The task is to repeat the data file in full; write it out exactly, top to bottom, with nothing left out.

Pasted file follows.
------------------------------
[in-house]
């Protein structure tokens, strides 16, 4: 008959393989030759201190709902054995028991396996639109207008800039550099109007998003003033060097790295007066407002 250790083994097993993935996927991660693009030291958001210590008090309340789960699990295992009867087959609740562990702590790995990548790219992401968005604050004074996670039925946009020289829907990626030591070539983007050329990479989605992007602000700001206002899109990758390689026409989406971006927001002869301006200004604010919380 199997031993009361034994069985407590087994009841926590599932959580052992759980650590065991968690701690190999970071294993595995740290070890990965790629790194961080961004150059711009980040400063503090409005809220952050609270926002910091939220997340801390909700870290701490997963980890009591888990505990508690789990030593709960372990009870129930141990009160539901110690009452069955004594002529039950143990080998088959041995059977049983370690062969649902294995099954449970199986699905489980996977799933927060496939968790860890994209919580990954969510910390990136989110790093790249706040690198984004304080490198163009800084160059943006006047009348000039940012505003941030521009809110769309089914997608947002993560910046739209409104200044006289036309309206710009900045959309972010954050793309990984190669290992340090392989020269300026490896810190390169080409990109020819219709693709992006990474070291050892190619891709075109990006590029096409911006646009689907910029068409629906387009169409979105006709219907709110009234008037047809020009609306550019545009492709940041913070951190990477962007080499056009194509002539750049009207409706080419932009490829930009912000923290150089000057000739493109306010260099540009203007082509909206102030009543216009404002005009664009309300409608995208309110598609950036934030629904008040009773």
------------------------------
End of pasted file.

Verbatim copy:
[in-house]
């Protein structure tokens, strides 16, 4: 008959393989030759201190709902054995028991396996639109207008800039550099109007998003003033060097790295007066407002 250790083994097993993935996927991660693009030291958001210590008090309340789960699990295992009867087959609740562990702590790995990548790219992401968005604050004074996670039925946009020289829907990626030591070539983007050329990479989605992007602000700001206002899109990758390689026409989406971006927001002869301006200004604010919380 199997031993009361034994069985407590087994009841926590599932959580052992759980650590065991968690701690190999970071294993595995740290070890990965790629790194961080961004150059711009980040400063503090409005809220952050609270926002910091939220997340801390909700870290701490997963980890009591888990505990508690789990030593709960372990009870129930141990009160539901110690009452069955004594002529039950143990080998088959041995059977049983370690062969649902294995099954449970199986699905489980996977799933927060496939968790860890994209919580990954969510910390990136989110790093790249706040690198984004304080490198163009800084160059943006006047009348000039940012505003941030521009809110769309089914997608947002993560910046739209409104200044006289036309309206710009900045959309972010954050793309990984190669290992340090392989020269300026490896810190390169080409990109020819219709693709992006990474070291050892190619891709075109990006590029096409911006646009689907910029068409629906387009169409979105006709219907709110009234008037047809020009609306550019545009492709940041913070951190990477962007080499056009194509002539750049009207409706080419932009490829930009912000923290150089000057000739493109306010260099540009203007082509909206102030009543216009404002005009664009309300409608995208309110598609950036934030629904008040009773």